Citigroup Inc. plans to fold its year-old "myFi" discount financial-advice platform after losing the primary source of referrals when it sold the Smith Barney brokerage unit in May.

Deborah McWhinney, hired in April to run what is left of the New York company's brokerage operations, said she plans to retire the myFi brand and retool the platform to offer financial advice to bank clients through the Internet and call centers.

MyFi, created to handle Smith Barney referrals, becomes a part of McWhinney's Citi personal wealth management division, which includes 600 branch-based brokers.

MyFi "was really Smith Barney's strategy on what they were going to do with small accounts," McWhinney said in an interview Monday.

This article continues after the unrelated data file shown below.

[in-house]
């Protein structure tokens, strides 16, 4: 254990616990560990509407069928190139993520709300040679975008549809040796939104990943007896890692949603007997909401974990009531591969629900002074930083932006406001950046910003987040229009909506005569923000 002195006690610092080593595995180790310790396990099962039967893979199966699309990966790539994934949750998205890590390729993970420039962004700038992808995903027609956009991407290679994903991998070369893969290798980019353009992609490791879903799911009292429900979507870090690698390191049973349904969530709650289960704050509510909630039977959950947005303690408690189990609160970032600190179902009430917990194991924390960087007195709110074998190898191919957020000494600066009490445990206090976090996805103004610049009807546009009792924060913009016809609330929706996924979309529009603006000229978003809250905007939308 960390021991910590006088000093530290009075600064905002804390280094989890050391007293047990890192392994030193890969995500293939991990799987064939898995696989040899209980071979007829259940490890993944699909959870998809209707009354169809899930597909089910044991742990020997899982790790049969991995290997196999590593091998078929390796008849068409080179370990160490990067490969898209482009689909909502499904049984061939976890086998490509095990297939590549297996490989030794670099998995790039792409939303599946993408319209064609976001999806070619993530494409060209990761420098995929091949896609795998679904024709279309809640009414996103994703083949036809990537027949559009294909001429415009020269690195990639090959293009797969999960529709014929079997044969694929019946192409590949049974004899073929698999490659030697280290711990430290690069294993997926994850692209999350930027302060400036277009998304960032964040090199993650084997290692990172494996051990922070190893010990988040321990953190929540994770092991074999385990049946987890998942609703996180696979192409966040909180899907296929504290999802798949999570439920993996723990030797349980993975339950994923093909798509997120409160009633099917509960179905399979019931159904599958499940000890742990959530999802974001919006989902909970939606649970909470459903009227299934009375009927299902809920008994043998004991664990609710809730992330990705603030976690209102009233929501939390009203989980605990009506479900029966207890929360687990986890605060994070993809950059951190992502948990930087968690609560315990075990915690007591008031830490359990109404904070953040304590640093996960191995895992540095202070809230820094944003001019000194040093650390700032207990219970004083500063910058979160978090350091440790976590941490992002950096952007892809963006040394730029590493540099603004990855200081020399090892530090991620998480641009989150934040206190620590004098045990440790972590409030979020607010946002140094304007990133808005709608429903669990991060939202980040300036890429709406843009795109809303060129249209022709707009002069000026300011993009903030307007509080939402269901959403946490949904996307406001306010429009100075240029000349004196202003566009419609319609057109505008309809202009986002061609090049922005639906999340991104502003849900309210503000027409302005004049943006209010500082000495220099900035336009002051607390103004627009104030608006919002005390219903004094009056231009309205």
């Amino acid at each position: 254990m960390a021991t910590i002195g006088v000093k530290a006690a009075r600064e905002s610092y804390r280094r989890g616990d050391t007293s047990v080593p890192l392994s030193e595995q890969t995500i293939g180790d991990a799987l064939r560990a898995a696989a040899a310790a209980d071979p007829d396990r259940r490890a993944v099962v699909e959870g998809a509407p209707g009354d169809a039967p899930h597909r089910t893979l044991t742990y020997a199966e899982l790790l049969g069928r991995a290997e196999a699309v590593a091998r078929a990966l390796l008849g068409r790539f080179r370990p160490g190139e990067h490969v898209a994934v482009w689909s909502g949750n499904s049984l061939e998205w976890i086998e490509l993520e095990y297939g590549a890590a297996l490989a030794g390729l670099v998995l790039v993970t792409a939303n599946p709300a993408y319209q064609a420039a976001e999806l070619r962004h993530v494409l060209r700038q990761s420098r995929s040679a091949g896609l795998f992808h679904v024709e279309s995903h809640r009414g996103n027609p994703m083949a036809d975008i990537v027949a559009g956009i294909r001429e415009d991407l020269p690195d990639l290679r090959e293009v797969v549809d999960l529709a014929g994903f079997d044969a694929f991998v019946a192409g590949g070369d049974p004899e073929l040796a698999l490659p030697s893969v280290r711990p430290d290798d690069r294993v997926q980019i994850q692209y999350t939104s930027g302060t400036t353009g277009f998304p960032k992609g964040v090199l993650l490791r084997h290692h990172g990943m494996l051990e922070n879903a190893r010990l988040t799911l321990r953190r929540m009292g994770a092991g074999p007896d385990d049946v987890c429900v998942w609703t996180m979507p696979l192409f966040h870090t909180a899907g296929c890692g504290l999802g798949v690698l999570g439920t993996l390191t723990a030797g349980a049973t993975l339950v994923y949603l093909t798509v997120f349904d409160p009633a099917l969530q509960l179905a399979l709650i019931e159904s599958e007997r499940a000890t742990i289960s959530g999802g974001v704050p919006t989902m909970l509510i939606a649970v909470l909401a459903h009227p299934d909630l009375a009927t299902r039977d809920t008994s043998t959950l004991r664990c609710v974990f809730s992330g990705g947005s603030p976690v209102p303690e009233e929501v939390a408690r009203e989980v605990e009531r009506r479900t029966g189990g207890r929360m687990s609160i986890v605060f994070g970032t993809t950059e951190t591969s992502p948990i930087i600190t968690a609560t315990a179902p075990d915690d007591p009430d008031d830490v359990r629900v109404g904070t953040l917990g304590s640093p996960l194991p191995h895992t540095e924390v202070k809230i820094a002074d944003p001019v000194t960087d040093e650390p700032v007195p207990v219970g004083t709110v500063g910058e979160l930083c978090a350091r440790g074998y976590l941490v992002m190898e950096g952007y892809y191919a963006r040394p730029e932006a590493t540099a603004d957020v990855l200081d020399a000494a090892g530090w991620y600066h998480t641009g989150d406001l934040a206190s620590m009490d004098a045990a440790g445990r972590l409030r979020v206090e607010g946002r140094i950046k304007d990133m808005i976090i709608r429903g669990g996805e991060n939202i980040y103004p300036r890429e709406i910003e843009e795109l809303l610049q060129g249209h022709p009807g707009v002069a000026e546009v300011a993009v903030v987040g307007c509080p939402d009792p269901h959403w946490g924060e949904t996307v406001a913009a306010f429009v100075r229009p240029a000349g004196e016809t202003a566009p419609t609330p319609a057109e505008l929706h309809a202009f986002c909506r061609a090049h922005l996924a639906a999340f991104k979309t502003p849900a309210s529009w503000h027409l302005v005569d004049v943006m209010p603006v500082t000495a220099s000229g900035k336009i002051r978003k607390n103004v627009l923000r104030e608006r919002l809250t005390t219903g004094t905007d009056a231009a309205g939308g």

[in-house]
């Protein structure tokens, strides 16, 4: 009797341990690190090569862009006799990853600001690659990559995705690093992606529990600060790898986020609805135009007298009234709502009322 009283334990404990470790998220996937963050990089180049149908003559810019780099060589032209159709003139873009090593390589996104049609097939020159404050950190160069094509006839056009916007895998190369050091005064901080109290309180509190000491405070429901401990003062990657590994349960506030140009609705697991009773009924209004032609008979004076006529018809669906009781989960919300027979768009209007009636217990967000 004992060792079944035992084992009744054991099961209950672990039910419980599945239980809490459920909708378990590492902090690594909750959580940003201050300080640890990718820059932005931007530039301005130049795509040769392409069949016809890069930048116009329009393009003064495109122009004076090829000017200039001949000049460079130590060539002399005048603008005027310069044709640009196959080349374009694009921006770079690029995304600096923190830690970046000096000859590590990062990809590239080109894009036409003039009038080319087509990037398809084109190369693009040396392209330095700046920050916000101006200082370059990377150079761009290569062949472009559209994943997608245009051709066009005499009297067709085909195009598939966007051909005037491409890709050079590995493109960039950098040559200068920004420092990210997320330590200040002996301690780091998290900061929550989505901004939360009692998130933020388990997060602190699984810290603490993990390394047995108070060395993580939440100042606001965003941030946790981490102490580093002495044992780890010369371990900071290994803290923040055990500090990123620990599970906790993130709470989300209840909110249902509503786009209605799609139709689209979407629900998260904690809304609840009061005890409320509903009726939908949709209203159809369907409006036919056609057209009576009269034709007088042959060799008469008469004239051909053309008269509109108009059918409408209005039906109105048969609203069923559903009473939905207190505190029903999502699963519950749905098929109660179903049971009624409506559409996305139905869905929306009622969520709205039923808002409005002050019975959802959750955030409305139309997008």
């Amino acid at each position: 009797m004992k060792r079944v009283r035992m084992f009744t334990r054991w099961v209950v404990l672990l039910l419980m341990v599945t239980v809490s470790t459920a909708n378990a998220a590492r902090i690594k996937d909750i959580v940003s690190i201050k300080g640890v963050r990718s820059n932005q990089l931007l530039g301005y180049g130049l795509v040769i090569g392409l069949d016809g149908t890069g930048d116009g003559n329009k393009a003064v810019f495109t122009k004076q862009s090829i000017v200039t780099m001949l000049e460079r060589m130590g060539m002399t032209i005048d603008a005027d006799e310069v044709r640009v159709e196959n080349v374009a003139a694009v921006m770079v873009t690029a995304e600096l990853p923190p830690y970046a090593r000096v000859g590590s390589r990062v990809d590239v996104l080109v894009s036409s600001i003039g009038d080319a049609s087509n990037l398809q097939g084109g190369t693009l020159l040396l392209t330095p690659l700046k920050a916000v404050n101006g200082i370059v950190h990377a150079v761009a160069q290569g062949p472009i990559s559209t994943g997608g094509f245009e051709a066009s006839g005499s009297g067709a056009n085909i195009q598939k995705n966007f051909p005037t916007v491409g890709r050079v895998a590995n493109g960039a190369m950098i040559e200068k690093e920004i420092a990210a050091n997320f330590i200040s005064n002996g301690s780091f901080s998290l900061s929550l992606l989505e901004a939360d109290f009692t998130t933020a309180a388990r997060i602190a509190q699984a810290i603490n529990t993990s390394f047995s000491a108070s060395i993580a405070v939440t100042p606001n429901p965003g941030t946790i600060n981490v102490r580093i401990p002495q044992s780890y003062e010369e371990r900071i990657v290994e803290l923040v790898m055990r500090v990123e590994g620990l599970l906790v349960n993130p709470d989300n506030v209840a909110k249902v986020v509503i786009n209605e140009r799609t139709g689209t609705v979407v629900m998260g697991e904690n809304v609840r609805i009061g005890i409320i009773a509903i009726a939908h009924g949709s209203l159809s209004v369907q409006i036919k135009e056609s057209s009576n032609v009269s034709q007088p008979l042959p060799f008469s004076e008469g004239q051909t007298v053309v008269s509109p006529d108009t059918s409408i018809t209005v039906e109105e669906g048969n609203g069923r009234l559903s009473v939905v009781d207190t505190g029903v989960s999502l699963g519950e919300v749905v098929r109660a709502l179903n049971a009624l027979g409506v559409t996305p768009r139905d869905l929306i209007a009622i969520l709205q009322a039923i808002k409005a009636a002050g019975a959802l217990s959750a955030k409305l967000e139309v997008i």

"My goal wasn't to just sweep small clients into some place and hope for the best," she said.

The decision by Citigroup chief executive officer Vikram Pandit to quit some businesses after last year's $52 billion bailout has forced the company to reevaluate the units that are left.

Pandit, who said last November that he wanted to keep Smith Barney, agreed two months later to sell a majority stake in it to Morgan Stanley for a $6.7 billion gain.

MyFi, derived from "my financial life," was the cornerstone of a group catering to the "emerging affluent"; it was formed in March 2008 by Sallie Krawcheck, then Citi's wealth-management chief, to target people with $500,000 or less to invest. In a memo at the time, she said the business would focus on "one of the fastest-growing" client segments.